Find My Astronaut Photo: Automated Localization and Georectification of Astronaut Photography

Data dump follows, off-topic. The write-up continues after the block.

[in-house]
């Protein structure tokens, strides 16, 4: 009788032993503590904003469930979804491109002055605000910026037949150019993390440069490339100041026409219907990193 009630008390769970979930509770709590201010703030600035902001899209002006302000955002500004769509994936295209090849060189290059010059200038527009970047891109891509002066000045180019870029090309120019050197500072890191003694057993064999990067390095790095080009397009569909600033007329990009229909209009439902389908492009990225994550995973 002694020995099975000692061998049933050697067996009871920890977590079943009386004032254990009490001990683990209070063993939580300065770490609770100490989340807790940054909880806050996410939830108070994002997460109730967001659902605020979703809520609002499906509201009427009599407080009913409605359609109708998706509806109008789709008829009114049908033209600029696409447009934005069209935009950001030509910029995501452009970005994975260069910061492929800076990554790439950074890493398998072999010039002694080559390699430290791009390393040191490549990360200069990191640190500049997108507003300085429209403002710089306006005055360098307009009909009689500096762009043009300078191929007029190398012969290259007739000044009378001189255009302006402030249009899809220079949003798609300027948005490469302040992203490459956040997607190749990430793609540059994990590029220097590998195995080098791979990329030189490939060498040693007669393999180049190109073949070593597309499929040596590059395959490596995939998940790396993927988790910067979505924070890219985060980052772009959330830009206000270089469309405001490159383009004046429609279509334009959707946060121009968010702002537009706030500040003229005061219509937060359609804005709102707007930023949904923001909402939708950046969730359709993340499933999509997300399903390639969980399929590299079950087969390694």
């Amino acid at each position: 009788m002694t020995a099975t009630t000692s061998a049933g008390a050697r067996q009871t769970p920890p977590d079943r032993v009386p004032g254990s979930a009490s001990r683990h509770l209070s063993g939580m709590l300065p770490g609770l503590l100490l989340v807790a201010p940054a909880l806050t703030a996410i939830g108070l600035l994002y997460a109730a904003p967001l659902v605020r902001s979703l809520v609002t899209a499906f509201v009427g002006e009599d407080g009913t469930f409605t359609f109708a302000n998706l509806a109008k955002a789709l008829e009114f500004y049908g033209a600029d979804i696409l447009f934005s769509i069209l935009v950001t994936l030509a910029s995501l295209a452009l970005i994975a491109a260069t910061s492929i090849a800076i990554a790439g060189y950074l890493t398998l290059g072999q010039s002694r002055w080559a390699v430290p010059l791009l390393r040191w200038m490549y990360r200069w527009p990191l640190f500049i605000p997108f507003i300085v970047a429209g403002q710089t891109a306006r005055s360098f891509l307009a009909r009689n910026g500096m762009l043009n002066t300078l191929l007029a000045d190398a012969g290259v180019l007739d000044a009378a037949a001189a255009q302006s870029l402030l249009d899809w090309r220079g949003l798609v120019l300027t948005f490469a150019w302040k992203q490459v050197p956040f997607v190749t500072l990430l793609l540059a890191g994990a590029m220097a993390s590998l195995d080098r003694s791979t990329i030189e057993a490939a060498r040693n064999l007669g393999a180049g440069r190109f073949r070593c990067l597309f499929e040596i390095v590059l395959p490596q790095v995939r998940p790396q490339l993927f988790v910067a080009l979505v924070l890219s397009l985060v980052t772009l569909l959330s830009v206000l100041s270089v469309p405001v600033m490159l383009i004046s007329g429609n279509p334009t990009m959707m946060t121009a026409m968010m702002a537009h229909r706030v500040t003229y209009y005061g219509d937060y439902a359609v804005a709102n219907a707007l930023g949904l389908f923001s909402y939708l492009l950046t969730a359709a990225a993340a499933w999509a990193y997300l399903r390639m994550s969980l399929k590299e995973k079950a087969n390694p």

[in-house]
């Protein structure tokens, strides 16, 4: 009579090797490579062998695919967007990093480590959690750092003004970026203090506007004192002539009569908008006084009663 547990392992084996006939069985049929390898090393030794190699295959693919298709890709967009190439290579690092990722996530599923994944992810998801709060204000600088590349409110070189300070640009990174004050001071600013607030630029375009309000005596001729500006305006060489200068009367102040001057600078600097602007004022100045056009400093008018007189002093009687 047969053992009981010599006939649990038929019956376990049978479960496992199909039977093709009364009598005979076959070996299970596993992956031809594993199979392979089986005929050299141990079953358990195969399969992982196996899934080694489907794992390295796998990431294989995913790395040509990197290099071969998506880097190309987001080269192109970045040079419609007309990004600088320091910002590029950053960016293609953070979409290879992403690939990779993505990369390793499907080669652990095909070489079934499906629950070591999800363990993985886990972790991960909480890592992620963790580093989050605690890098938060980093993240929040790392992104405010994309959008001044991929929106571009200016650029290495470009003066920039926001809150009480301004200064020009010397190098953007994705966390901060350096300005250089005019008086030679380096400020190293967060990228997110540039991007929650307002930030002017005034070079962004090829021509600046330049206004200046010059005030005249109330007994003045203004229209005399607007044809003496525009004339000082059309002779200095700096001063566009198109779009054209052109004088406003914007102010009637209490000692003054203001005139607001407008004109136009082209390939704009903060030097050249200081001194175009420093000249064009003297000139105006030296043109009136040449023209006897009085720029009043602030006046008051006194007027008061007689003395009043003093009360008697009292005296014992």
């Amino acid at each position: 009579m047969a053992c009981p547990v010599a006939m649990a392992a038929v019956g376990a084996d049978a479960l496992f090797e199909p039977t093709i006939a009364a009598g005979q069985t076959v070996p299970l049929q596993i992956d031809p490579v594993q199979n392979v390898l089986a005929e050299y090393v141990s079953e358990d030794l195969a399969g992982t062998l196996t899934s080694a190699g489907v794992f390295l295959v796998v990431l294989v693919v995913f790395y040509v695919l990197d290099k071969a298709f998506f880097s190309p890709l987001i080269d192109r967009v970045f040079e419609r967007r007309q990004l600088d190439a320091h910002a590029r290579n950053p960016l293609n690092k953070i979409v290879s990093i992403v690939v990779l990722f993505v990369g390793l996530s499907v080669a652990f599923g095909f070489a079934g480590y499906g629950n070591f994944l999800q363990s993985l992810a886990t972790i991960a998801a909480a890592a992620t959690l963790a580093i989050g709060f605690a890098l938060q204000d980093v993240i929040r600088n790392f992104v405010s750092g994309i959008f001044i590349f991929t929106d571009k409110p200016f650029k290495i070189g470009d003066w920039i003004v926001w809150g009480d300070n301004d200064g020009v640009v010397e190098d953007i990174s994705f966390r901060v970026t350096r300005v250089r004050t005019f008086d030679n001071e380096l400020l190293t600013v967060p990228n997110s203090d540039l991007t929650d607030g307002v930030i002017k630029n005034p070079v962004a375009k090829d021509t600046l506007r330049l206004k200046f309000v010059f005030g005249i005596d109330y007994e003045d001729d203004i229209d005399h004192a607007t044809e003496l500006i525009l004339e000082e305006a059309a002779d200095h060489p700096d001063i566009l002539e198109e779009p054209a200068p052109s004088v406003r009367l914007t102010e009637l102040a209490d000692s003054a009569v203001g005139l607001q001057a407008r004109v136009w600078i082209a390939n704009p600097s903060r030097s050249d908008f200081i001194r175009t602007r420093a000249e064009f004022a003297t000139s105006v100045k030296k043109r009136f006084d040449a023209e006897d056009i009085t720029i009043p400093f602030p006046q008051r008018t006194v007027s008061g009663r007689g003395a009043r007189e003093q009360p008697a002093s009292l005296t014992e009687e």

Astronaut photography from the International Space Station (ISS) forms one of the longest continuous remote sensing datasets of Earth and has facilitated a large body of research ranging from glacial surface area analysis to volcanic sediment delivery. Such studies are enabled by the geolocation and georectification of the imagery. Yet, localizing astronaut photography of Earth is a challenging and labor-intensive task, tempering the amount of research that can be performed. We present a method for automatically localizing these images named Find My Astronaut Photo, which makes this task feasible by casting the problem as a precision-oriented image similarity and matching exercise. As the ISS orbits the globe, astronauts can view and photograph most locations on Earth, so there is no precomputable database of finite landmarks for image comparison. Therefore, we iteratively generate potentially similar images from geolocated satellite imagery on-demand and rely on an image matcher to discriminately detect overall similarity between these images and an astronaut photo. We evaluate various image matching techniques to find methods which allow us to discretize and reduce our search space to a manageable size, and locate astronaut photographs with high precision and speed. Find My Astronaut Photo has successfully geolocated over 30,000 photos to date, adding critical location information that increases the downstream utility of the Gateway to Astronaut Photography of Earth (GAPE) database. We also introduce AIMS, the Astronaut Imagery Matching Subset, a new real world evaluation dataset that joins the collection of challenging image matching benchmarks.